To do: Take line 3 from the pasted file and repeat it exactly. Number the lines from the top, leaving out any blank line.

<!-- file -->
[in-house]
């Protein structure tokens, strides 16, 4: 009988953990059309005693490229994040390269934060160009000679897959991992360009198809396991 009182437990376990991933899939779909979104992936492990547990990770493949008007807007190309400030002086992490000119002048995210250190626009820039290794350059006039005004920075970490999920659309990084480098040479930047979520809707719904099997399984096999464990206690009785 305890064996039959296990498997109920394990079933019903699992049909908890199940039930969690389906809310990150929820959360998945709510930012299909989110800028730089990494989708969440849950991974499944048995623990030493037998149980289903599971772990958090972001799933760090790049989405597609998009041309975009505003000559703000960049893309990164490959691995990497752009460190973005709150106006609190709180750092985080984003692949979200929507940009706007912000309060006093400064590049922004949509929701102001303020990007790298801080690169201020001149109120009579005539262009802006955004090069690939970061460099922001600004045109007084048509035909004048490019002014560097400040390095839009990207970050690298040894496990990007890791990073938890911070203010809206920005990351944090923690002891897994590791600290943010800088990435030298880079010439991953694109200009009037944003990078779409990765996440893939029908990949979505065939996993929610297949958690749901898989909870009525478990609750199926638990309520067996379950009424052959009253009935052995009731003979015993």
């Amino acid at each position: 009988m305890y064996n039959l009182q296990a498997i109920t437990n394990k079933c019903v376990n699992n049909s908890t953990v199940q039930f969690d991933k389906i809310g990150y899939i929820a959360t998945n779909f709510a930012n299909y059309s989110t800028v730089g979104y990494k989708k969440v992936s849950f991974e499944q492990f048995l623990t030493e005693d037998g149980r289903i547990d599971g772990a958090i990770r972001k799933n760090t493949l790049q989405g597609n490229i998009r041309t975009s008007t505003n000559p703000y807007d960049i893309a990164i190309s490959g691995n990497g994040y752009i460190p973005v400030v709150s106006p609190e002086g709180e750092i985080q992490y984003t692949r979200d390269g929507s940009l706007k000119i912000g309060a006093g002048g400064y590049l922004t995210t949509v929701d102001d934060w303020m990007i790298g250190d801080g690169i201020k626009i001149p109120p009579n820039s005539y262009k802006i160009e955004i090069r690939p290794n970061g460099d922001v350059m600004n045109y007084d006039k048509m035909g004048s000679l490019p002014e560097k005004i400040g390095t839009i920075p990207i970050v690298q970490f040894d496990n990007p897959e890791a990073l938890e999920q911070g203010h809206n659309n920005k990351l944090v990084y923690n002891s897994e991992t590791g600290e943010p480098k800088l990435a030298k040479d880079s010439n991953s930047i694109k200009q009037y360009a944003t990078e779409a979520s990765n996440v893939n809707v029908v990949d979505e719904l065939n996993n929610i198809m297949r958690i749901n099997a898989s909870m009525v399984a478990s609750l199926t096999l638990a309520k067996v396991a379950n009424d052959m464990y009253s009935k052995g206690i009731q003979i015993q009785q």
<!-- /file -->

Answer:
């Amino acid at each position: 009988m305890y064996n039959l009182q296990a498997i109920t437990n394990k079933c019903v376990n699992n049909s908890t953990v199940q039930f969690d991933k389906i809310g990150y899939i929820a959360t998945n779909f709510a930012n299909y059309s989110t800028v730089g979104y990494k989708k969440v992936s849950f991974e499944q492990f048995l623990t030493e005693d037998g149980r289903i547990d599971g772990a958090i990770r972001k799933n760090t493949l790049q989405g597609n490229i998009r041309t975009s008007t505003n000559p703000y807007d960049i893309a990164i190309s490959g691995n990497g994040y752009i460190p973005v400030v709150s106006p609190e002086g709180e750092i985080q992490y984003t692949r979200d390269g929507s940009l706007k000119i912000g309060a006093g002048g400064y590049l922004t995210t949509v929701d102001d934060w303020m990007i790298g250190d801080g690169i201020k626009i001149p109120p009579n820039s005539y262009k802006i160009e955004i090069r690939p290794n970061g460099d922001v350059m600004n045109y007084d006039k048509m035909g004048s000679l490019p002014e560097k005004i400040g390095t839009i920075p990207i970050v690298q970490f040894d496990n990007p897959e890791a990073l938890e999920q911070g203010h809206n659309n920005k990351l944090v990084y923690n002891s897994e991992t590791g600290e943010p480098k800088l990435a030298k040479d880079s010439n991953s930047i694109k200009q009037y360009a944003t990078e779409a979520s990765n996440v893939n809707v029908v990949d979505e719904l065939n996993n929610i198809m297949r958690i749901n099997a898989s909870m009525v399984a478990s609750l199926t096999l638990a309520k067996v396991a379950n009424d052959m464990y009253s009935k052995g206690i009731q003979i015993q009785q």